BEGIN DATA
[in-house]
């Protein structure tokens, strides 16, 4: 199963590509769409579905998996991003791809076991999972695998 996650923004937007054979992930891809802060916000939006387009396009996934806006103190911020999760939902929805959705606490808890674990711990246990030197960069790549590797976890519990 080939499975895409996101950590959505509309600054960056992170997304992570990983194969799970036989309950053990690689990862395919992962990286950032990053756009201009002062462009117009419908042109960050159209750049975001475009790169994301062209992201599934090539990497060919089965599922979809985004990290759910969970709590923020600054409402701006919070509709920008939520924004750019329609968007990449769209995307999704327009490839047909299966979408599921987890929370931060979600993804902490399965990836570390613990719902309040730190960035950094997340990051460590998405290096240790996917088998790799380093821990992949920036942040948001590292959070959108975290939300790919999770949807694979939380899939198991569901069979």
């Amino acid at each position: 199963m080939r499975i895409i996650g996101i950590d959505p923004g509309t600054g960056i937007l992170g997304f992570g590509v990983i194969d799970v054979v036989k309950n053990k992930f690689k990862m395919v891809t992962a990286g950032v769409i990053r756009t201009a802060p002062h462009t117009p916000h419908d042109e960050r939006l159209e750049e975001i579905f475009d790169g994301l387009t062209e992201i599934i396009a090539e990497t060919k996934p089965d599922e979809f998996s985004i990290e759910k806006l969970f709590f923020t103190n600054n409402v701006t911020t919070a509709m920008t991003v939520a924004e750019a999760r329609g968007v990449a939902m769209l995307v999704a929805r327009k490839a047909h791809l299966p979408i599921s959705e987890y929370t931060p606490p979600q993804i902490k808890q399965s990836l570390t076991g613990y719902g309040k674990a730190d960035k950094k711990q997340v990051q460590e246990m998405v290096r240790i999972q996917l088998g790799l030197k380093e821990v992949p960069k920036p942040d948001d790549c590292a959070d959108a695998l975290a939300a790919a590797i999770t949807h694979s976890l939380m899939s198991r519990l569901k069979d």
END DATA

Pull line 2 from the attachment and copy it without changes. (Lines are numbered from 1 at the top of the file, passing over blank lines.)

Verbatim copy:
């Protein structure tokens, strides 16, 4: 199963590509769409579905998996991003791809076991999972695998 996650923004937007054979992930891809802060916000939006387009396009996934806006103190911020999760939902929805959705606490808890674990711990246990030197960069790549590797976890519990 080939499975895409996101950590959505509309600054960056992170997304992570990983194969799970036989309950053990690689990862395919992962990286950032990053756009201009002062462009117009419908042109960050159209750049975001475009790169994301062209992201599934090539990497060919089965599922979809985004990290759910969970709590923020600054409402701006919070509709920008939520924004750019329609968007990449769209995307999704327009490839047909299966979408599921987890929370931060979600993804902490399965990836570390613990719902309040730190960035950094997340990051460590998405290096240790996917088998790799380093821990992949920036942040948001590292959070959108975290939300790919999770949807694979939380899939198991569901069979």